By Robert R. McGill, Federal Disability Retirement Attorney
Change is an inevitable phenomenon. The anomaly of life is that change is the single stability of expectation. From ancient times, beginning with the Pre-Socratic Greek Philosopher, Parmenides, there has always been a recognition that constancy of flux is an inevitability, and beyond the proverbial certainty of death and taxes, the one thing we can count on is that change will occur in this fast-paced, technological society of ours. This is never truer than in this modern age.
For the Postal Worker of today, the concept of change has become a stability of repetitious boredom. Over the past 20 years, the downward spiral of the U.S. Postal System, both in terms of competitive service and public reputation, has been like a slow-moving film filled with scenes of agony and torturous predictability. From 1775 when the Second Continental Congress appointed Benjamin Franklin to be the first Postmaster General, to 1970 when the U.S. Postal Service became severed from being a tax-supported Federal Agency and transformed into a revenue-neutral, semi-Federal Agency (some would say “neutered”), the heyday of the U.S. Postal Service has witnessed its progressive and steady decline since. Perhaps it is in part due to the decline of a sense of community; the pervasive headache of having gained the reputation of “going postal”; the scandalous top-tiered lavishing of jaunts and stories of mistreatment of the backbone of the Postal Service – the craft Postal employee; watching the decline of an organization and entity once considered the most efficient system of delivery in the world, is indeed an agonizing process akin to the proverbial Chinese water torture.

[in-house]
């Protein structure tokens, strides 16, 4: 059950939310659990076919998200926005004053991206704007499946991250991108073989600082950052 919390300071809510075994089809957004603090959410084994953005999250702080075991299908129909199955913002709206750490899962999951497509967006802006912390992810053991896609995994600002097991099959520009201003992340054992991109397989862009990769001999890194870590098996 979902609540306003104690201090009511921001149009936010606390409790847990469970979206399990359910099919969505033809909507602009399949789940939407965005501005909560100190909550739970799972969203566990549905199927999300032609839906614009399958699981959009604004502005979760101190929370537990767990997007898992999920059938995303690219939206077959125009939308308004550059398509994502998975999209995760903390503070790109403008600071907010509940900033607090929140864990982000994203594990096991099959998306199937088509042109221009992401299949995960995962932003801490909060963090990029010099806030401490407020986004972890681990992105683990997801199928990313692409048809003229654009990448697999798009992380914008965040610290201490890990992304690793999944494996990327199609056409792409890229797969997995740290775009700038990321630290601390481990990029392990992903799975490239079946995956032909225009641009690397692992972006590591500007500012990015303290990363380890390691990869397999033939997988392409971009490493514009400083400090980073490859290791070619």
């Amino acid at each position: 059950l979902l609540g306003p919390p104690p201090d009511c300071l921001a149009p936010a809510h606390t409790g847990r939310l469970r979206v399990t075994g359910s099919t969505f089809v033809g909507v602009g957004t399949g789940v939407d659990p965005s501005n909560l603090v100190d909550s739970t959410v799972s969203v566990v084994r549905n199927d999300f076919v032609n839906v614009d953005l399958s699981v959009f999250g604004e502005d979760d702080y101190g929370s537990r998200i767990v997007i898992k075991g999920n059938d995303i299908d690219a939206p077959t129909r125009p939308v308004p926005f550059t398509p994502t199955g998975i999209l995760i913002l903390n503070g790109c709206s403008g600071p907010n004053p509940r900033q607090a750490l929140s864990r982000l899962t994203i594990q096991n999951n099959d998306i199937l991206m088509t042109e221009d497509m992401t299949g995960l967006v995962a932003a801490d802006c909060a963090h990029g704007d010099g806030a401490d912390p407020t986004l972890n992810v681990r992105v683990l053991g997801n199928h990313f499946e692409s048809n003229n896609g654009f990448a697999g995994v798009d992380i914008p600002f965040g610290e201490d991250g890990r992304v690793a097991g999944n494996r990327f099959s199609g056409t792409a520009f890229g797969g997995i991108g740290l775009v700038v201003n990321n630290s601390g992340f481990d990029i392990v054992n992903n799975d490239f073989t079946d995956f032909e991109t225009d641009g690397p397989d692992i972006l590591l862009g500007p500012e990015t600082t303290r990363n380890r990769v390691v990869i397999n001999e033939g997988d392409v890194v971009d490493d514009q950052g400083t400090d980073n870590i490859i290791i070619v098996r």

But what does the public really know about the Postal Service, and the Postal Worker of today? Other than the brief and sporadic 2 – 3 minute encounter with the Window Clerk every so often to resolve a delivery problem; or the happenstance quick hello when the Postal vehicle comes to the community mail box to place the mail in each delivery slot; the busy world has no time for the Postal Worker of today, except to note the problems, when they occur, in the delivery of mail. And as efficiency has progressively forced the requirement of less contact between the Letter Carrier and the public being served, so the distancing of human contact has resulted in greater suspicion and mistrust.